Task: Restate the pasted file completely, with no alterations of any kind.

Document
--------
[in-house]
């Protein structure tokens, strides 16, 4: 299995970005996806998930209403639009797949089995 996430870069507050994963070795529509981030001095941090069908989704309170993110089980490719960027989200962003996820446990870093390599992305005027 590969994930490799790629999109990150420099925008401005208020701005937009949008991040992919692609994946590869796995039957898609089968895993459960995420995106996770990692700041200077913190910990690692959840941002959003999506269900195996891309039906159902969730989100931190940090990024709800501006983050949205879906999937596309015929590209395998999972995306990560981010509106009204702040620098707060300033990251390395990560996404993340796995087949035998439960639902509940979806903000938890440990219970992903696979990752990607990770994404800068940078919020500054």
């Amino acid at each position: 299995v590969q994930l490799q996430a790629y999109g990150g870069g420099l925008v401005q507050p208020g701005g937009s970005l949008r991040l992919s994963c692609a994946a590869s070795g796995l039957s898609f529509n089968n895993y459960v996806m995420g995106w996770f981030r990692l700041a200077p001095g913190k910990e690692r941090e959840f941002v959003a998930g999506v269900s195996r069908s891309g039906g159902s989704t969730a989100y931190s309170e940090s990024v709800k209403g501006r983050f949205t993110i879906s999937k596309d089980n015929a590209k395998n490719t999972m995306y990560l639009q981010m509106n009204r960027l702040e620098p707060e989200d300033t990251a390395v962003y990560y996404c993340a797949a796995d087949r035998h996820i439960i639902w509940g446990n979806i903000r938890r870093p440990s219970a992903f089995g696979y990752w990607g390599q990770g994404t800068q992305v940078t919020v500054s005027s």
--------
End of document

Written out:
[in-house]
């Protein structure tokens, strides 16, 4: 299995970005996806998930209403639009797949089995 996430870069507050994963070795529509981030001095941090069908989704309170993110089980490719960027989200962003996820446990870093390599992305005027 590969994930490799790629999109990150420099925008401005208020701005937009949008991040992919692609994946590869796995039957898609089968895993459960995420995106996770990692700041200077913190910990690692959840941002959003999506269900195996891309039906159902969730989100931190940090990024709800501006983050949205879906999937596309015929590209395998999972995306990560981010509106009204702040620098707060300033990251390395990560996404993340796995087949035998439960639902509940979806903000938890440990219970992903696979990752990607990770994404800068940078919020500054």
């Amino acid at each position: 299995v590969q994930l490799q996430a790629y999109g990150g870069g420099l925008v401005q507050p208020g701005g937009s970005l949008r991040l992919s994963c692609a994946a590869s070795g796995l039957s898609f529509n089968n895993y459960v996806m995420g995106w996770f981030r990692l700041a200077p001095g913190k910990e690692r941090e959840f941002v959003a998930g999506v269900s195996r069908s891309g039906g159902s989704t969730a989100y931190s309170e940090s990024v709800k209403g501006r983050f949205t993110i879906s999937k596309d089980n015929a590209k395998n490719t999972m995306y990560l639009q981010m509106n009204r960027l702040e620098p707060e989200d300033t990251a390395v962003y990560y996404c993340a797949a796995d087949r035998h996820i439960i639902w509940g446990n979806i903000r938890r870093p440990s219970a992903f089995g696979y990752w990607g390599q990770g994404t800068q992305v940078t919020v500054s005027s």